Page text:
As a buyer with a home to sell, you’re no doubt facing a variation of the chicken-or-egg dilemma, asking which comes first: Should I buy then sell, or sell then buy? If you sell first, you may rush too quickly to buy a new house and end up with one you’re not that crazy about or perhaps paid too much for. Or you could become home-less, having to bunk with relatives or rent temporary while you continue to house hunt.
If you buy first, you’ll be Jonesing to sell your old house quickly, and for top dollar, to cover the costs of your new place. Or, worst-case scenario, you could end up paying for two houses at the same time. Yikes! To make the exchange easier, consider the pros and cons of each option and understand your appetite for risk.
Sell First, Then Buy This is perhaps the safest strategy, and in a hot market selling your house will likely be easier than buying a new one. But going this route involves multiple moves. First, you list your home and complete its sale before you buy another home. Then you put the bulk of your belongings into storage and move in with family, friends or a temporary rental while you continue to house hunt. If your buyers are amenable, you might arrange a rent-back deal that allows you to stay in the house for a month two, paying rent to the new owners, while you scout for a new house. The advantage of this scenario is that you’ll know exactly how much you can spend on a new house and you won’t have to worry about getting temporary financing. Plus, without another house waiting in the wings, you’ll be less tempted to drop your price or accept any offer that comes in, even lowball offers. The downside, of course, is the disruption in your routine and the prospect of being displaced for a while if your house search takes a long time.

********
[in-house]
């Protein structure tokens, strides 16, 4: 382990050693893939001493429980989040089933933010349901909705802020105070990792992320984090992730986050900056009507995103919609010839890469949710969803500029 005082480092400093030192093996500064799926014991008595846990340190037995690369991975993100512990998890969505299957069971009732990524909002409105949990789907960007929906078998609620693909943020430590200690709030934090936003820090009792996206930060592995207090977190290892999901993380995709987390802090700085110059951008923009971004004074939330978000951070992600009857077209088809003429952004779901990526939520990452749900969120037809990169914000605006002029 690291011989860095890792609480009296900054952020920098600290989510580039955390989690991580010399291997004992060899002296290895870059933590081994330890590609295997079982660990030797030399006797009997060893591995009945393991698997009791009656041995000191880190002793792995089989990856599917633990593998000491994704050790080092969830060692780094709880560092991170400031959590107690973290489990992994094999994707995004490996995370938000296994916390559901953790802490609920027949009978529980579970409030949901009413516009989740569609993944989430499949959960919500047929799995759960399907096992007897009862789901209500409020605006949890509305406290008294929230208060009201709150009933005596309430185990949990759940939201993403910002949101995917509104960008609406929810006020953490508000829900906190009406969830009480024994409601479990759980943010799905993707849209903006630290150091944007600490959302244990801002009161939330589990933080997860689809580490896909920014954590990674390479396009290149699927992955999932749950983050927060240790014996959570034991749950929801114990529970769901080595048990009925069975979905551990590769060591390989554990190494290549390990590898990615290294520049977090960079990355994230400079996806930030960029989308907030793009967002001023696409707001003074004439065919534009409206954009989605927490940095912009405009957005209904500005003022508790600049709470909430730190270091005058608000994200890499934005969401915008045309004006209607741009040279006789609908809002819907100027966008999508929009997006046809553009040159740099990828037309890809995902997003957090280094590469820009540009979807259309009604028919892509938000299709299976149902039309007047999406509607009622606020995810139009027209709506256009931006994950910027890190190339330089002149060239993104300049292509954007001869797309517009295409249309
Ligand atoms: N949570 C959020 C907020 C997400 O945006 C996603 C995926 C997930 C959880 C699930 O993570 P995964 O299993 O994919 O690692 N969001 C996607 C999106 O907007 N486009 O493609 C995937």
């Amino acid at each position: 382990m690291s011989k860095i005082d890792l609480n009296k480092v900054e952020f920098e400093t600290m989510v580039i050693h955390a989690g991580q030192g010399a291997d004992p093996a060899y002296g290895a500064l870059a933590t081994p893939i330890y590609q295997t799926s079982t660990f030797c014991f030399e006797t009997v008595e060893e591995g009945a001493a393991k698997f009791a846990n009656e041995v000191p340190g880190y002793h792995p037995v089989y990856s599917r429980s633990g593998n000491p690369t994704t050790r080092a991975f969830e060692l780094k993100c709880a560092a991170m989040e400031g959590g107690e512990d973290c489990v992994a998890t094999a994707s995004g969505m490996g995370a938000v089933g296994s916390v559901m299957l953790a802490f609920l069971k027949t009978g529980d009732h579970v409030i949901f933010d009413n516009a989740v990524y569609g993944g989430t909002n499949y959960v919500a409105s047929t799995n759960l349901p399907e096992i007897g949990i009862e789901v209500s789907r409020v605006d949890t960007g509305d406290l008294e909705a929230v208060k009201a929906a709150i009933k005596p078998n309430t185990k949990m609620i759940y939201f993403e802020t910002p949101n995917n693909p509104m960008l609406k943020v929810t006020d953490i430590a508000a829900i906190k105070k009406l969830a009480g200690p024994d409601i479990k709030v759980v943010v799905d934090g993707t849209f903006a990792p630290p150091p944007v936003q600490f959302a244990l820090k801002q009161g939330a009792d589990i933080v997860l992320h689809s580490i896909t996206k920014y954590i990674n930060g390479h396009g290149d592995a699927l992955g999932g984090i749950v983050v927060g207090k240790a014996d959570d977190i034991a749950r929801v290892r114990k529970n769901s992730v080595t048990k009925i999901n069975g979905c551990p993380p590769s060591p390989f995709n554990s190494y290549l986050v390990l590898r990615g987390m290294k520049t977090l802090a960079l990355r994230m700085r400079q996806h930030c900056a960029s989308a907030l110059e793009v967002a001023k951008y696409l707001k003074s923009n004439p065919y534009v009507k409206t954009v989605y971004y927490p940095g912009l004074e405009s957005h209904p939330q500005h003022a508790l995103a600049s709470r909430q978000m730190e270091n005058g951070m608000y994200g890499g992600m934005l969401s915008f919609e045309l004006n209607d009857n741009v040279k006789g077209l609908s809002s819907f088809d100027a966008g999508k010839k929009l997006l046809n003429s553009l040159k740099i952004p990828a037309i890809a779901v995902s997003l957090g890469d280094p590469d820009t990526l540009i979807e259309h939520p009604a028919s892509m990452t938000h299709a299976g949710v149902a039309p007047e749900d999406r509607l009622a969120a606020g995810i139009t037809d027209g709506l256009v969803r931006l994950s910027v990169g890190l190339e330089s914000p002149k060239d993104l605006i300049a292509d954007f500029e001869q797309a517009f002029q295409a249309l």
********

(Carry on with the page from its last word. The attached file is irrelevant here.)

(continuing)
Buy First, Then Sell This strategy eliminates the threat of being home-less and minimizes disruption. In this scenario, you buy a new house, move in, and then sell your old house. In a buyer’s market, finding a new house will be relatively easy, with lots of houses to choose from at reasonable prices; but, depending on how long it takes your old home to sell, you could end up paying two mortgages for a period of time. There is also a chance you will qualify for less with an existing mortgage in place. This plan typically works best if your first house is already paid off.
Another option is to make the purchase of your new house contingent on selling your old house. A seller who’s having a hard time finding a buyer may be wiling to accept a contingent offer, even though it means waiting for you to find a buyer. Limiting your search to houses that have been on the market for 30 days or more may be your best bet here, as their owners might be more receptive to a contingency. In hot markets, however, sellers rarely accept contingent offers, so be prepared to give your seller good reasons why you believe your home will sell quickly. If contingency is not an option, talk to a mortgage broker about arranging financing.
Nicole Cooley, local money coach and Founder of Money with Moxy, concludes with this advice, “If you are having a hard time deciding which home buying strategy is best for you consider three things. 1.Your season of life. (e.g. If you have small kids at home, it might be harder to be displaced or move twice) 2. Your cash cushion. (e.g. If you don't have the appropriate cash cushion to carry two mortgages, don't try to swing it. The stress won't be worth it) 3. Your gut. Understand all the options and get all the info and then make the best decision for your family”.